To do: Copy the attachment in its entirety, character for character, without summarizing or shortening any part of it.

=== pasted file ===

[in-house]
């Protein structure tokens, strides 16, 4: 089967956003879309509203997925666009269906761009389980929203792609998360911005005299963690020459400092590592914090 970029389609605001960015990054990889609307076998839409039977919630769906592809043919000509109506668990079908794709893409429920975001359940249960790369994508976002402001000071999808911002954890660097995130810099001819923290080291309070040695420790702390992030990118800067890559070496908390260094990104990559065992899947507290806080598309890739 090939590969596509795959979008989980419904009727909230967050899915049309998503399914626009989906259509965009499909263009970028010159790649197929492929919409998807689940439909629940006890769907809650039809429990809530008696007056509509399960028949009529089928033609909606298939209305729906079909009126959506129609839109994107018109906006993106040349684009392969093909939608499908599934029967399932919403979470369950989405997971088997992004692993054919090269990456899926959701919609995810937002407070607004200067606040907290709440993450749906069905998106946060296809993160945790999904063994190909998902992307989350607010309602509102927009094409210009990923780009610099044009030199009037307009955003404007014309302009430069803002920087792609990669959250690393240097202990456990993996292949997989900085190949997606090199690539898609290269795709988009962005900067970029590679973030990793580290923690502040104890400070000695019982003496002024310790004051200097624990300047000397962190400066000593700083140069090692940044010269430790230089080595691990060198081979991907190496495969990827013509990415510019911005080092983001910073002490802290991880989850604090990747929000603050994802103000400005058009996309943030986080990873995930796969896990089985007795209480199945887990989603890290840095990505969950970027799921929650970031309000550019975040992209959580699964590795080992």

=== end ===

[in-house]
């Protein structure tokens, strides 16, 4: 089967956003879309509203997925666009269906761009389980929203792609998360911005005299963690020459400092590592914090 970029389609605001960015990054990889609307076998839409039977919630769906592809043919000509109506668990079908794709893409429920975001359940249960790369994508976002402001000071999808911002954890660097995130810099001819923290080291309070040695420790702390992030990118800067890559070496908390260094990104990559065992899947507290806080598309890739 090939590969596509795959979008989980419904009727909230967050899915049309998503399914626009989906259509965009499909263009970028010159790649197929492929919409998807689940439909629940006890769907809650039809429990809530008696007056509509399960028949009529089928033609909606298939209305729906079909009126959506129609839109994107018109906006993106040349684009392969093909939608499908599934029967399932919403979470369950989405997971088997992004692993054919090269990456899926959701919609995810937002407070607004200067606040907290709440993450749906069905998106946060296809993160945790999904063994190909998902992307989350607010309602509102927009094409210009990923780009610099044009030199009037307009955003404007014309302009430069803002920087792609990669959250690393240097202990456990993996292949997989900085190949997606090199690539898609290269795709988009962005900067970029590679973030990793580290923690502040104890400070000695019982003496002024310790004051200097624990300047000397962190400066000593700083140069090692940044010269430790230089080595691990060198081979991907190496495969990827013509990415510019911005080092983001910073002490802290991880989850604090990747929000603050994802103000400005058009996309943030986080990873995930796969896990089985007795209480199945887990989603890290840095990505969950970027799921929650970031309000550019975040992209959580699964590795080992």